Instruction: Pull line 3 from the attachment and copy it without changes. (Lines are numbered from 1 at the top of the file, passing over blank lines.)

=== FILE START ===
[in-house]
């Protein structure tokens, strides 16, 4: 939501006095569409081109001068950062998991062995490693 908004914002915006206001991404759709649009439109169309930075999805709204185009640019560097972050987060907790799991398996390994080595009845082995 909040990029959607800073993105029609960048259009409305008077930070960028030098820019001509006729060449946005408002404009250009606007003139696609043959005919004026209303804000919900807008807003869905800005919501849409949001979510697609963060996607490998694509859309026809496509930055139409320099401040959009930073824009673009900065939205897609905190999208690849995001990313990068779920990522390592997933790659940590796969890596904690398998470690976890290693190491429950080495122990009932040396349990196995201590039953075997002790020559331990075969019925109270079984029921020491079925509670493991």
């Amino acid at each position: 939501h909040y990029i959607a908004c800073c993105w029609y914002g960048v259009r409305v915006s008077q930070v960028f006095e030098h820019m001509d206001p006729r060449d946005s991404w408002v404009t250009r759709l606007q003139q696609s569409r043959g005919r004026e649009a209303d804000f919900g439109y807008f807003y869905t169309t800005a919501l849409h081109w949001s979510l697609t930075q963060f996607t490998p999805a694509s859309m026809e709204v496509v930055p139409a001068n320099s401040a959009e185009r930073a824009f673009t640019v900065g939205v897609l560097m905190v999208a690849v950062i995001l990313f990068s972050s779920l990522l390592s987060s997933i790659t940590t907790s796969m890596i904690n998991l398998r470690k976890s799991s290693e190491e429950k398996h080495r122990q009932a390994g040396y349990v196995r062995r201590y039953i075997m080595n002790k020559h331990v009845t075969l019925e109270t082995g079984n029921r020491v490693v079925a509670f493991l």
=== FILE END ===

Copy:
């Amino acid at each position: 939501h909040y990029i959607a908004c800073c993105w029609y914002g960048v259009r409305v915006s008077q930070v960028f006095e030098h820019m001509d206001p006729r060449d946005s991404w408002v404009t250009r759709l606007q003139q696609s569409r043959g005919r004026e649009a209303d804000f919900g439109y807008f807003y869905t169309t800005a919501l849409h081109w949001s979510l697609t930075q963060f996607t490998p999805a694509s859309m026809e709204v496509v930055p139409a001068n320099s401040a959009e185009r930073a824009f673009t640019v900065g939205v897609l560097m905190v999208a690849v950062i995001l990313f990068s972050s779920l990522l390592s987060s997933i790659t940590t907790s796969m890596i904690n998991l398998r470690k976890s799991s290693e190491e429950k398996h080495r122990q009932a390994g040396y349990v196995r062995r201590y039953i075997m080595n002790k020559h331990v009845t075969l019925e109270t082995g079984n029921r020491v490693v079925a509670f493991l």